We’re going to use another Rails generator but your terminal has the console currently running. Let’s open one more terminal or command prompt and move to your project directory which we’ll use for command-line scripts. In that new terminal, enter this command:
rails generate controller articles
The output shows that the generator created several files/folders for you:
app/controllers/articles_controller.rb: The controller file itself
app/views/articles: The directory to contain the controller’s view templates
test/controllers/articles_controller_test.rb: The controller’s unit tests file
app/helpers/articles_helper.rb: A helper file to assist with the views (discussed later)
test/helpers/articles_helper_test.rb: The helper’s unit test file
app/assets/stylesheets/articles.css.scss: An SCSS stylesheet for this controller
Let’s open up the controller file,
app/controllers/articles_controller.rb. You’ll see that this is basically a blank
class, beginning with the class keyword and ending with the
end keyword. Any code we add to the controller must go between these two lines.
The first feature we want to add is an “index” page. This is what the app will send back when a user requests http://localhost:3000/articles/ – following the RESTful conventions, this should be a list of the articles. So when the router sees this request come in, it tries to call the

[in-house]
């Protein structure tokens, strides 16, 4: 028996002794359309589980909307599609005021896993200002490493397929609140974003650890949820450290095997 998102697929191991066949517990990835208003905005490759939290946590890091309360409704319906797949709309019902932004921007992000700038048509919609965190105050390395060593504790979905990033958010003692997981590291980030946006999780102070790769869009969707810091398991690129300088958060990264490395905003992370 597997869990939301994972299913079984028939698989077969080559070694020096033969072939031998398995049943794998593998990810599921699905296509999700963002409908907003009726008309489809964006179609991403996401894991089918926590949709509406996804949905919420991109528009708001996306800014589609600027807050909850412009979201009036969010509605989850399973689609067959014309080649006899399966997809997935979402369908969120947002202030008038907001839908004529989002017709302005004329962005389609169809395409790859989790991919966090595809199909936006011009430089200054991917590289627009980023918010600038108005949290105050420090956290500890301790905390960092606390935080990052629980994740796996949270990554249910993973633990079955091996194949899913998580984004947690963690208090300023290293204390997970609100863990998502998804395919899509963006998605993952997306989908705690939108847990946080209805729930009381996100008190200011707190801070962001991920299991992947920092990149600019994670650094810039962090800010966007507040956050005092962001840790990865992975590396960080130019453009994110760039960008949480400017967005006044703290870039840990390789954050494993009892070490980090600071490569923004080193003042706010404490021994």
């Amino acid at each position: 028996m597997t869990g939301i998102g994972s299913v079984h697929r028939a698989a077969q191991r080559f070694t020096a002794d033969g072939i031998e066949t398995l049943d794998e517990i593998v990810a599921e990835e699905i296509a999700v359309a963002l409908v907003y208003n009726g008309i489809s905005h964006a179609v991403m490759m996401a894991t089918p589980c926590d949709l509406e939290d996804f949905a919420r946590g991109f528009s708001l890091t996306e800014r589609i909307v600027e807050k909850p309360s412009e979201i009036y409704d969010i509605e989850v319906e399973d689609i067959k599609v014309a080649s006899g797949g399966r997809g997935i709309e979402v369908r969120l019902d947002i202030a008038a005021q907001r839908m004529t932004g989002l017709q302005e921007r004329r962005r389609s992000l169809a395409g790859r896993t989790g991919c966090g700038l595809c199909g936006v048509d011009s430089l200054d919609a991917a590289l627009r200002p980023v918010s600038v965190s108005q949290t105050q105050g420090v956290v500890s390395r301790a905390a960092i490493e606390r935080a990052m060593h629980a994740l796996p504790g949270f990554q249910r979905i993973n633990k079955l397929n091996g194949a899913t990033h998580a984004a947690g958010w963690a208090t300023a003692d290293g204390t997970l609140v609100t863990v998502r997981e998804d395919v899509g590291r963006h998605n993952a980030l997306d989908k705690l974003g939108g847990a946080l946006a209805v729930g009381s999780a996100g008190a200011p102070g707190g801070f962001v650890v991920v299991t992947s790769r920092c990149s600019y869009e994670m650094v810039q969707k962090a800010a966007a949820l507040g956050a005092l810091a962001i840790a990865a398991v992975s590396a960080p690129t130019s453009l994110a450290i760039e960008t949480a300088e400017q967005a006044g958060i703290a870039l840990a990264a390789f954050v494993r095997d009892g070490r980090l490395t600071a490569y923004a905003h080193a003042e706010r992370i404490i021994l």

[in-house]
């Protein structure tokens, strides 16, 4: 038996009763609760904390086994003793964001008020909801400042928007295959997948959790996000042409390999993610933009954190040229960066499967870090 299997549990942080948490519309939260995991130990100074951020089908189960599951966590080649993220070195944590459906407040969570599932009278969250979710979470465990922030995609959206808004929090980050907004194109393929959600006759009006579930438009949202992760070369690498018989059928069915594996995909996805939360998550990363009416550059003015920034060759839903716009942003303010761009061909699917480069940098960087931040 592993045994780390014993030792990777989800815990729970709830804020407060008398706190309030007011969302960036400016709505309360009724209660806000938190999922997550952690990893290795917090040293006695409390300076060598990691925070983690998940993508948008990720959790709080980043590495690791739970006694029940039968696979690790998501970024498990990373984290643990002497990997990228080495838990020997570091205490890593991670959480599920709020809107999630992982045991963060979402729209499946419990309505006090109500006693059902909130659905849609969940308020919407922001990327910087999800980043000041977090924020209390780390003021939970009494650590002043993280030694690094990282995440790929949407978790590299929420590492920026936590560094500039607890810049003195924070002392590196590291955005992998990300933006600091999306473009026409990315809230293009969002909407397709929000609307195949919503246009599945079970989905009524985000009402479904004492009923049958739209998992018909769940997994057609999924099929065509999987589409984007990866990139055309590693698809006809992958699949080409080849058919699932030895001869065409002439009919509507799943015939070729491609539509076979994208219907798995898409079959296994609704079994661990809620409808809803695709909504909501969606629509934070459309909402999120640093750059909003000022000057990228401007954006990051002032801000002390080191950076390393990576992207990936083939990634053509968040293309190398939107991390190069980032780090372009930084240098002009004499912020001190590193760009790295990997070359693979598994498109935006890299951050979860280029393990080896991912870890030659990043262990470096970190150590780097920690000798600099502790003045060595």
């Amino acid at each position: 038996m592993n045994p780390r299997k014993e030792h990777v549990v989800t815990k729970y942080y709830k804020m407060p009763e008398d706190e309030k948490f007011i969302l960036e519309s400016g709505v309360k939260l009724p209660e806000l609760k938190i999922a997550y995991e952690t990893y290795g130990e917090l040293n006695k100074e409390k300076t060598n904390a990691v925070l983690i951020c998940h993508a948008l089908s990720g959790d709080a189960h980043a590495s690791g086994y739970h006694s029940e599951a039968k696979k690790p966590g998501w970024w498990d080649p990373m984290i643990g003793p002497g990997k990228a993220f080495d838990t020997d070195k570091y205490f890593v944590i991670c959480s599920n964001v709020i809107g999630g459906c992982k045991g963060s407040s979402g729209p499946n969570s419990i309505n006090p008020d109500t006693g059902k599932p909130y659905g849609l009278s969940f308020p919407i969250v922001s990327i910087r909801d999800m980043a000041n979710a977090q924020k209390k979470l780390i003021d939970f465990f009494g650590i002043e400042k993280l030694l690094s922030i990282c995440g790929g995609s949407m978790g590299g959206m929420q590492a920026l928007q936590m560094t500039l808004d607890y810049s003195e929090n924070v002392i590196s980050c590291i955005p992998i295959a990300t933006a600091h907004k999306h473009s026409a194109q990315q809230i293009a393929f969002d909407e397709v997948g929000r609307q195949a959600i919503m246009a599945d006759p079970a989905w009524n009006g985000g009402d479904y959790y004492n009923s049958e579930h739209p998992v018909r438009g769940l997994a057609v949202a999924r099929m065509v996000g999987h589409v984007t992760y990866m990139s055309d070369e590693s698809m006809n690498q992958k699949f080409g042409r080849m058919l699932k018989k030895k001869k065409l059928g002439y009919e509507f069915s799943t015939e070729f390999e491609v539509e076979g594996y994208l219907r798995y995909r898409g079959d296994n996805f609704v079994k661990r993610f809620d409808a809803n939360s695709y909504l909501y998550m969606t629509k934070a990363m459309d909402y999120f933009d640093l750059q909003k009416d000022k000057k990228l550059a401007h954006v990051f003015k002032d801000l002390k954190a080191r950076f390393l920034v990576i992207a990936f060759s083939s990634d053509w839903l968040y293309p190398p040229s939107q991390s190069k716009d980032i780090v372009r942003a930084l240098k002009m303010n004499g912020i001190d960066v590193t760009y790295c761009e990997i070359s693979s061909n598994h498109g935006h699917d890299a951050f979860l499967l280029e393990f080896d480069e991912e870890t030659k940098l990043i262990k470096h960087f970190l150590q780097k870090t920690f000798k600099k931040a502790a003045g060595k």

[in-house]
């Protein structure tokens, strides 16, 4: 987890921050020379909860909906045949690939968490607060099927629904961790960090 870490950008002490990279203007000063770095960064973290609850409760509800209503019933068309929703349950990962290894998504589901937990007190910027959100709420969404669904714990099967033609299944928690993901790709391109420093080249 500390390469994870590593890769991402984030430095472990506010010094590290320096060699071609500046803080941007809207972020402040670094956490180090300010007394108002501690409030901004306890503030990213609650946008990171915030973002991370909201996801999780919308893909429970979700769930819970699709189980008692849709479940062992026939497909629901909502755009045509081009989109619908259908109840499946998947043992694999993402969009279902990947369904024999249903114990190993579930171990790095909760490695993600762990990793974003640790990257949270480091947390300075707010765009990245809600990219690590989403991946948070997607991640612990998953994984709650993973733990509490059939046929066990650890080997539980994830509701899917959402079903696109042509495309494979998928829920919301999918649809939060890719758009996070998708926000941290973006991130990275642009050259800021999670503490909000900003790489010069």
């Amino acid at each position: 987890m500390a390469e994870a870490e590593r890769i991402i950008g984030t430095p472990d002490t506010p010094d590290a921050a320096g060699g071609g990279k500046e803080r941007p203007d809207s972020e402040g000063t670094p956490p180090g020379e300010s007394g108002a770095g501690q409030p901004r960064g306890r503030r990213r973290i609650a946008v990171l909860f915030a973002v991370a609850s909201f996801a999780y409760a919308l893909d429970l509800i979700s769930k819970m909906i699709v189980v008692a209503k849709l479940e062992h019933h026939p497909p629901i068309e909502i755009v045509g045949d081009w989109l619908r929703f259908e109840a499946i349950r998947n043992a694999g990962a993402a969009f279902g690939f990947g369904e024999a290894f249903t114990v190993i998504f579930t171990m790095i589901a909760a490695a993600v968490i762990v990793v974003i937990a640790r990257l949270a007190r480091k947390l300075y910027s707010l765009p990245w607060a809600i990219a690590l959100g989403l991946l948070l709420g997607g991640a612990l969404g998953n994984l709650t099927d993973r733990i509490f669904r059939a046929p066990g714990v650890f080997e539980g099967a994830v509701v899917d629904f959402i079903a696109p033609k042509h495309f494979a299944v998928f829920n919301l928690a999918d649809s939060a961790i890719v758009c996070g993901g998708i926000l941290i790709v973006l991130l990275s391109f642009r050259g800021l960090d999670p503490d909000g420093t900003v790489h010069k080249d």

index action inside
Let’s first try it out by entering http://localhost:3000/articles/ into your web browser. You should get an error message that looks like this:
The router tried to call the
index action, but the articles controller doesn’t have a method with that name. It then lists available actions, but there aren’t any. This is because our controller is still blank. Let’s add the following method inside the controller:
What is that “at” sign doing on the front of
@articles? That marks this variable as an “instance level variable”. We want the list of articles to be accessible from both the controller and the view that we’re about to create. In order for it to be visible in both places it has to be an instance variable. If we had just named it
articles, that local variable would only be available within the
index method of the controller.
A normal Ruby instance variable is available to all methods within an instance.
In Rails’ controllers, there’s a hack which allows instance variables to be automatically transferred from the controller to the object which renders the view template. So any data we want available in the view template should be promoted to an instance variable by adding a
@ to the beginning.
There are ways to accomplish the same goals without instance variables, but they’re not widely used. Check out the Decent Exposure gem to learn more.
Now refresh your browser. The error message changed, but you’ve still got an error, right?
ActionController::UnknownFormat in ArticlesController#index
The error message is pretty helpful here. It tells us that the app is looking for a (view) template in
app/views/articles/ but it can’t find one named
index.erb. Rails has assumed that our
index action in the controller should have a corresponding
index.erb view template in the views folder. We didn’t have to put any code in the controller to tell it what view we wanted, Rails just figures it out.